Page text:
About the song
If you are a fan of classic rock, you might have heard of Jim Croce, a singer-songwriter who had a string of hits in the early 1970s, such as “Bad, Bad Leroy Brown”, “Time in a Bottle” and “You Don’t Mess Around with Jim”. But did you know that one of his most popular songs, “I Got a Name”, was not written by him and was released posthumously the day after his tragic death in a plane crash? In this blog post, we will explore the story and meaning behind this song, which became a symbol of Croce’s legacy and spirit.
“I Got a Name” was the theme song for the 1973 movie The Last American Hero, starring Jeff Bridges as a stock car racer. The movie is based on the true story of the stock car driver Junior Johnson. The song was written by Norman Gimbel and Charles Fox, who were also responsible for Roberta Flack’s hit “Killing Me Softly”. They offered the song to Croce, who liked it and recorded it in June 1973. According to his wife Ingrid, Croce felt a connection to the song because his father had a dream for him, but died before Jim’s first success .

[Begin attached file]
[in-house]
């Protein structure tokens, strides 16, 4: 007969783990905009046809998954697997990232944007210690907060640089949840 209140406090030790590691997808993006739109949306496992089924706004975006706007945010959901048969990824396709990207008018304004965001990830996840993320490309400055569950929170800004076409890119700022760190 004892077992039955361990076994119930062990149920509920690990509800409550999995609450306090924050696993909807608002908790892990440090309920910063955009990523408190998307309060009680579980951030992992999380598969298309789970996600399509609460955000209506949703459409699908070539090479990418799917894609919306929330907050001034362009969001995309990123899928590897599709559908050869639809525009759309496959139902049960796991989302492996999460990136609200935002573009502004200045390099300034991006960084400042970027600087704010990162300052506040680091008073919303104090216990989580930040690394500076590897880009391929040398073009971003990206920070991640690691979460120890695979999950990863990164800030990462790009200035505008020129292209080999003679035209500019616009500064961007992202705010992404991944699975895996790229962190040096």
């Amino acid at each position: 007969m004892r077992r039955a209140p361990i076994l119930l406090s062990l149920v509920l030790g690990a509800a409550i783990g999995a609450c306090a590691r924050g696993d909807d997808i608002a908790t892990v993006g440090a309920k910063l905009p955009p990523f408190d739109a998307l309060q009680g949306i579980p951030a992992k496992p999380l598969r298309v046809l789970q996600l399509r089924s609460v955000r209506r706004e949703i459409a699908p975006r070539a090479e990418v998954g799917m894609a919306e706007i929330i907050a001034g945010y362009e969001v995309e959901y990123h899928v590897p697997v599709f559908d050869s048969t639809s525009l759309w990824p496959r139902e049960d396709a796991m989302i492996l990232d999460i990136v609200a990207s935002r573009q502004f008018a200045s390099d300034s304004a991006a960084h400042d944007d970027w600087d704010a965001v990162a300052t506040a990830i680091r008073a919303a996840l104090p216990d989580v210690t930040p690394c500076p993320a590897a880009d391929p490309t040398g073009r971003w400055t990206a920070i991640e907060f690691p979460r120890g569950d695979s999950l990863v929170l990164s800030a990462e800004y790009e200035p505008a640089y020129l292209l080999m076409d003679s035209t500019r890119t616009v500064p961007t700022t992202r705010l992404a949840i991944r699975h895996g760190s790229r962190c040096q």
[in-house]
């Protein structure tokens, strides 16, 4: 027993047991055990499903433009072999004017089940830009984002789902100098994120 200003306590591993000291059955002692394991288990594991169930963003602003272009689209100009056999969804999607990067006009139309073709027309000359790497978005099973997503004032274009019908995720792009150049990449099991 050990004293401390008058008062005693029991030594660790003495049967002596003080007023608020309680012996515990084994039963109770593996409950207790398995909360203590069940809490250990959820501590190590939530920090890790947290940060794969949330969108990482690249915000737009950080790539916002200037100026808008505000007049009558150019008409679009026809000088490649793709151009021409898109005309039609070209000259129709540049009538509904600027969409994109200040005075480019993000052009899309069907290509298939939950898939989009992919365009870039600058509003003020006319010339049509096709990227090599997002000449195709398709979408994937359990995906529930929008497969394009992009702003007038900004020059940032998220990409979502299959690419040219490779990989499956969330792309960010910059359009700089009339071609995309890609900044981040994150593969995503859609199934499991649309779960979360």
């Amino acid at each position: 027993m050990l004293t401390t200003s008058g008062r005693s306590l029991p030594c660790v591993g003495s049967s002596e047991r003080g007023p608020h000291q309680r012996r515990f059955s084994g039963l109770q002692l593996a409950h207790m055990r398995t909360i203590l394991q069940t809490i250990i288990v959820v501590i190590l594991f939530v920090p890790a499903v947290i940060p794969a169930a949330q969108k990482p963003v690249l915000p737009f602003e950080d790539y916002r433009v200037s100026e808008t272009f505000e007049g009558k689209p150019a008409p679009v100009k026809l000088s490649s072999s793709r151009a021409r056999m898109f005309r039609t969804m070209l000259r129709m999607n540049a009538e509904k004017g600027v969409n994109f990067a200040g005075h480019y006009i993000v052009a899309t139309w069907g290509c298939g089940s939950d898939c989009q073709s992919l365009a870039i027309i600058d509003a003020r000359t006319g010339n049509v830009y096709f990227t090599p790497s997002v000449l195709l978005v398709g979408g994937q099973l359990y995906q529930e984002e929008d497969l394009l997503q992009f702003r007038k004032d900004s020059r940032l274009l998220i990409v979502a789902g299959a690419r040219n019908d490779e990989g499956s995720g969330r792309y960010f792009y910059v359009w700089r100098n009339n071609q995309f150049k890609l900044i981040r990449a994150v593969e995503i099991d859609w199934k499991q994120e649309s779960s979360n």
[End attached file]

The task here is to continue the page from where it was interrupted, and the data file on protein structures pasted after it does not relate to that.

Croce recorded the song without his guitar, which was unusual for him. He delivered the vocal in two takes, with his producers Terry Cashman and Tommy West encouraging him to “lose the crutch” and sing solo. The result was a powerful and heartfelt performance that showcased Croce’s unique voice and warmth .
The song was released as a single on September 21, 1973, but Croce never got to enjoy its success. On September 20, he performed it as an encore at a show in Natchitoches, Louisiana. After the show, he boarded a small plane that crashed shortly after takeoff, killing him and five others on board .
The song became a hit, reaching #10 on the Billboard Hot 100 and #1 on the Adult Contemporary chart. It also became the title track of Croce’s fifth and final album, which was released in December 1973. The song resonated with many listeners who admired Croce’s determination and optimism in the face of adversity. It also inspired many cover versions by artists such as Maureen McGovern, Glen Campbell, Dean Martin and Iggy Pop.
In 2012, the song gained new exposure when it was featured in Quentin Tarantino’s film Django Unchained, which introduced Croce to a new generation of fans. The song remains one of Croce’s finest moments and a testament to his talent and spirit.